Copied from Poul Anderson Appreciation, 2 Nov 2014:

See Diomedean Geography.

A Knight Of Ghosts And Shadows presents a little more information about Diomedean geography. Kossara Vymezal and her ychan companion, Trodhwyr, arrived at Thursday Landing for a research project around the Sea of Achan. We already know that Thursday Landing and Achan are separated by the Ocean. We additionally learn that Thursday Landing is on the equator and on the east coast of a continent called Centralia. Originally a Polesotechnic League trading post, Thursday landing is now the seat of the Imperial resident.

Being on the equator, the Thursday Landing area originally had few permanent inhabitants. Instead, migrators annually arrived from north and south and agreed to hunt or harvest in exchange for portable goods. Later, "...a large contingent of [sea-faring] Drak'ho moved to these parts." -Poul Anderson, Sir Dominic Flandry: The Last Knight Of Terra (New York, 2012), p. 431.

The Drak'ho were on the Sea of Achan so they have subsequently crossed the Ocean, having learned of Thursday Landing from van Rijn.

Like van Rijn before her, Kossara spends some time in mountains near the fortified town of Salmenbrok on the island of Lannach which separates the Sea of Achan from the Ocean. Scenes on Diomedes are scattered through A Knight... so a few more data may emerge.

This is an astronomical, not a geographical, datum but it is of interest to note that the two moons of Diomedes are twice the apparent size of Luna. Further, one is swift, the other slow, as on Edgar Rice Burroughs' Mars/Barsoom and Anderson's Aeneas.

Wednesday, 5 November 2014

Deductions About A Planet

Copied from Poul Anderson Appreciation, 4 Nov 2014.

The Imperial Solar spaceship, HM Ganymede, remotely controlled by aliens, crashes on a planet in the Black Nebula. Approaching the planet, it is possible to see that its star is an old, burnt-out dwarf. Since planets form at an early stage of stellar evolution, it follows that the planet also is old. On the surface, rocks, vitrified when the star exploded before its collapse, are almost completely eroded, a process that takes millions of years. It follows that rotation has slowed, therefore that the night will be long and cold.

However, there is still a breathable albeit thin atmosphere, frozen water and vegetation. These can have survived only with artificial help. Therefore, the planet is inhabited - by the aliens that wrecked the ship.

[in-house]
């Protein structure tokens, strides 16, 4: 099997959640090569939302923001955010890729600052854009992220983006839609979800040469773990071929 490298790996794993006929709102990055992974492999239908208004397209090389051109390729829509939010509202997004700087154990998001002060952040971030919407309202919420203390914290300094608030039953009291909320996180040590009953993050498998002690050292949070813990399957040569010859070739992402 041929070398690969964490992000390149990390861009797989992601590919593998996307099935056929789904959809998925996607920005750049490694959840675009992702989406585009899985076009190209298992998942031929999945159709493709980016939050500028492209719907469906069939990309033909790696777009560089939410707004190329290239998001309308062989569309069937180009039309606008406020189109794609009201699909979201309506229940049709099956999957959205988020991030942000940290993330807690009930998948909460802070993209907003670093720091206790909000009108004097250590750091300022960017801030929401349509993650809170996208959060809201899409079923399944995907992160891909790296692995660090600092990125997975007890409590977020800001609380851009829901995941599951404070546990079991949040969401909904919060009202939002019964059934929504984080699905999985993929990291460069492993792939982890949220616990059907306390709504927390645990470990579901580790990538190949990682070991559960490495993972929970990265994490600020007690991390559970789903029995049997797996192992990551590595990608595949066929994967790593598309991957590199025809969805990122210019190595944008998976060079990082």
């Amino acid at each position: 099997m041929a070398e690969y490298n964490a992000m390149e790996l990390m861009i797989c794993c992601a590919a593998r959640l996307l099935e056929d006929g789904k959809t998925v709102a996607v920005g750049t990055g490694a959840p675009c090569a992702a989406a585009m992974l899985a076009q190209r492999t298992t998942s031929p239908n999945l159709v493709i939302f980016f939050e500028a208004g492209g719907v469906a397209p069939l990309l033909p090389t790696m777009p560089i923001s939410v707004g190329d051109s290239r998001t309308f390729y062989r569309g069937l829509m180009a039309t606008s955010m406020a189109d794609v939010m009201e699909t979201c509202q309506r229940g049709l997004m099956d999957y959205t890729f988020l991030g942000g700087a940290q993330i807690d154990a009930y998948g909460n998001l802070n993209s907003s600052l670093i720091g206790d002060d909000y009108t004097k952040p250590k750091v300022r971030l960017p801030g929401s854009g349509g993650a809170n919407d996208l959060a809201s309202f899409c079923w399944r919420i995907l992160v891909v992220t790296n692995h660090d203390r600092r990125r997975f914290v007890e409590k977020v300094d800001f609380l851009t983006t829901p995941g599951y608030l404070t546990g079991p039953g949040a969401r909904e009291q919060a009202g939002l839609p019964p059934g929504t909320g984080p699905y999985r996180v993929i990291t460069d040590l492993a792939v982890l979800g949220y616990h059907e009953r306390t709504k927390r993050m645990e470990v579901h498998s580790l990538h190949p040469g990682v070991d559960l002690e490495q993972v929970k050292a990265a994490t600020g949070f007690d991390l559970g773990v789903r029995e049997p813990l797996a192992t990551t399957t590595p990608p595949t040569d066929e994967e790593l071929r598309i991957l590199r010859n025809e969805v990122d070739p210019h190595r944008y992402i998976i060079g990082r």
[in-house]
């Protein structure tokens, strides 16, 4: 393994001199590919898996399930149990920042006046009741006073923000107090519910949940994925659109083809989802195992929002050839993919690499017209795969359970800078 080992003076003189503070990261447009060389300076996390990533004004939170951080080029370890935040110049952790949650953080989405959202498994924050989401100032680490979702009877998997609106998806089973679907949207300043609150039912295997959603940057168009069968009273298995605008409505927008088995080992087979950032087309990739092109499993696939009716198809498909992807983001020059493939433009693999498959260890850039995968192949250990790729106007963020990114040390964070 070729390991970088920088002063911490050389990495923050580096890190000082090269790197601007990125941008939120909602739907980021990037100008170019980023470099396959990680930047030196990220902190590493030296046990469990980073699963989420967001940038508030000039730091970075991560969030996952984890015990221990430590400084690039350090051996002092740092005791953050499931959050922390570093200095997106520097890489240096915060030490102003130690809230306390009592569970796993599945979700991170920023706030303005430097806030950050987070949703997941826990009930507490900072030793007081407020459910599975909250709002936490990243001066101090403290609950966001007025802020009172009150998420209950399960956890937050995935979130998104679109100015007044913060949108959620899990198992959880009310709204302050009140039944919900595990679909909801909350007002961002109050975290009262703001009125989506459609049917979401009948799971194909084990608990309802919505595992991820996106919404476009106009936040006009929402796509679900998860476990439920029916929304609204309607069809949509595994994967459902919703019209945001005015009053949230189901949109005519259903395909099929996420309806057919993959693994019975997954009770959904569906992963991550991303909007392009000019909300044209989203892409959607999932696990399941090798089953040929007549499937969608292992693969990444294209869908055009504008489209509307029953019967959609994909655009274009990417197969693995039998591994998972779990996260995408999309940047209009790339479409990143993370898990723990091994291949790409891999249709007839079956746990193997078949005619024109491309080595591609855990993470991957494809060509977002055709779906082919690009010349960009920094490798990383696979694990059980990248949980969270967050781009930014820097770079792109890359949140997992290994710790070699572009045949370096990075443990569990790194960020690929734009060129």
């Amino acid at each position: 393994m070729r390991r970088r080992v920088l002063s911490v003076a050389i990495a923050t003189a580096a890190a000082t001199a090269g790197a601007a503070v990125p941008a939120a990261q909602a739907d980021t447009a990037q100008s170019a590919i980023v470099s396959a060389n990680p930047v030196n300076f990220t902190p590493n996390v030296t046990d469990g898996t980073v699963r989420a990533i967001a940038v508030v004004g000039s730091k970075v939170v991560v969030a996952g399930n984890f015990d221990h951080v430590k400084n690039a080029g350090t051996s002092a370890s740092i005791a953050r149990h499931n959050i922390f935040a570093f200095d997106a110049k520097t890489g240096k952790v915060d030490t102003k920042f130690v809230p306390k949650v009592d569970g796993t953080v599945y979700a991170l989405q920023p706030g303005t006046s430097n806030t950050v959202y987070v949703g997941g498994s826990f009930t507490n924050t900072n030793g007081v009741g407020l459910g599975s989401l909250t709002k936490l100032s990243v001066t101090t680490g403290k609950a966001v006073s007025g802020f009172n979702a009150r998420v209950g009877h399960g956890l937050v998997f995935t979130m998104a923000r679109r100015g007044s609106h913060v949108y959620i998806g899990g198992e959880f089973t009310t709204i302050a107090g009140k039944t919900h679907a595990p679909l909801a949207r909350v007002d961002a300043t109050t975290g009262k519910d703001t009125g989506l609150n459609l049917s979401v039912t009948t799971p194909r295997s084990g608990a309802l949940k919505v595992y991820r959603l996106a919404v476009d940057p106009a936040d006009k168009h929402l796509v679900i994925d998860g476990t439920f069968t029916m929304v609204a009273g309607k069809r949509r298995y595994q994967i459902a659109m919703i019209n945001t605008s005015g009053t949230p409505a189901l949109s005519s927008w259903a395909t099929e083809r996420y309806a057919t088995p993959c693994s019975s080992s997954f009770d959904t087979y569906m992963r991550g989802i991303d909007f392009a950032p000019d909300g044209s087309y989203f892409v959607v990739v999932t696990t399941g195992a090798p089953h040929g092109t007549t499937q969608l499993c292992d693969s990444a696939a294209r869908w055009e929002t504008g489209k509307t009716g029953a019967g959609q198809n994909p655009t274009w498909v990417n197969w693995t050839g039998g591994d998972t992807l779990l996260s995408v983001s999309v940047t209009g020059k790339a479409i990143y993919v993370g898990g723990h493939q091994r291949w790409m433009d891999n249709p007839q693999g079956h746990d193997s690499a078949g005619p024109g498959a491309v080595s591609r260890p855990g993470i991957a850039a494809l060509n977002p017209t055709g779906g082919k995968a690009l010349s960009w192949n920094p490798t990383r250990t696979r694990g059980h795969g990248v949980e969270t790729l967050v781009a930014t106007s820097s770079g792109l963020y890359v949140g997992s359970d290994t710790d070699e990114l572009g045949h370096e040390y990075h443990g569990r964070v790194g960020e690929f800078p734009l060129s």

Additional information provided by Donovan, who has had previous contact with the aliens:

the star is near the center of the nebula in a hollow where the dust is too thin to force the planet into the star. Further, the star shares the nebula's velocity and therefore remains in the hollow.

Quite an exotic setting, like many others imagined by Poul Anderson, such as the Sky Cave and the Cloud Universe, both encountered in later periods of the Technic History. 

Wednesday, 29 October 2014

Dido And Aeneas

Copied from Poul Anderson Appreciation, 29 Sept 2014.

Dido and Aeneas, the third and fourth planets in the Virgilian system, are like a (barely) habitable Venus and a habitable Mars with no Earth between them. See here and here.

Dido has no moon but its eccentric orbit with average radius of one a.u., extreme axial tilt of 38 degrees and rapid rotation period of 8 hours, 47 minutes, cause turbulent seas and weather. Approaching the planet, Flandry sees dazzling, stormy white clouds on the dayside and aurora and lightning on the night side.

The oxygen-nitrogen atmosphere is unacceptably hot and dense, although breathable, but the tropics are lethal to unprotected human beings. Tectonic activity is intense. Vegetation is brown, red, purple and gold. The ground cover, "carpet weed," resembles small red-brown sponges.

Yet again, Poul Anderson imagines a planetary environment differing in fundamental details from the terrestrial: different colors and ground cover and a much shorter day - also, very dissimilar inhabitants. See here and here